Numerous case studies have been documented on company suggestion programs that backfire when there are monetary rewards tied to the suggestions.
In one study, an employee was physically assaulted by members of his work group for submitting a group idea as his own idea. In response to the melee that resulted in the employee going to the emergency room, the President of the business ended the monetary rewards to prevent further problems and the suggestions dried up.
When the monetary rewards were removed, employees believed the company was shortchanging them by asking for ideas without offering compensation.
In essence, the monetary rewards offered by the company for suggestions caused employees to believe that offering ideas to improve the business was outside their normal job requirements, otherwise why would the company have originally offered to pay for the ideas?
HR POINTER: Management needs to let employees know that proposals to increase revenue, suggestions to decrease costs, and ideas to improve quality are normal parts of an employee’s job responsibilities – not something extra.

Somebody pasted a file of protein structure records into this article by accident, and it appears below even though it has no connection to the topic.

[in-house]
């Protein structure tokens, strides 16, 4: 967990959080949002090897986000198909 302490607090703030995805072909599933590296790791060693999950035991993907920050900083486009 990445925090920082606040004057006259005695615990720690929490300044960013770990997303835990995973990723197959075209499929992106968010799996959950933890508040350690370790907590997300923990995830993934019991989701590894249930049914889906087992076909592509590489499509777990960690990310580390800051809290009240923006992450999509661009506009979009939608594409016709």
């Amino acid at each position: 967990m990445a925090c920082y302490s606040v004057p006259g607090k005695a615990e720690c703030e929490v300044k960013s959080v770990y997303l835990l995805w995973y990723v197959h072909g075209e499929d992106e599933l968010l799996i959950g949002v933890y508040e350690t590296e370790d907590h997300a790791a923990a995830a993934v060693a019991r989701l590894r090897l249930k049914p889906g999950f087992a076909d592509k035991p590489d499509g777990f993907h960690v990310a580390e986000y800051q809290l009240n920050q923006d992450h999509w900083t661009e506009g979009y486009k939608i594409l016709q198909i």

If the annual performance evaluation process was done correctly, there would be a component of the evaluation that encouraged and assessed employee ideas.
If a company is using financial incentives to stimulate employee behaviors without first having engaged the employees on a personal and social level, then the business will get exactly what it pays for – employees who perform activities only for the money, rather than the advancement of the social good that the organization provides to its customers.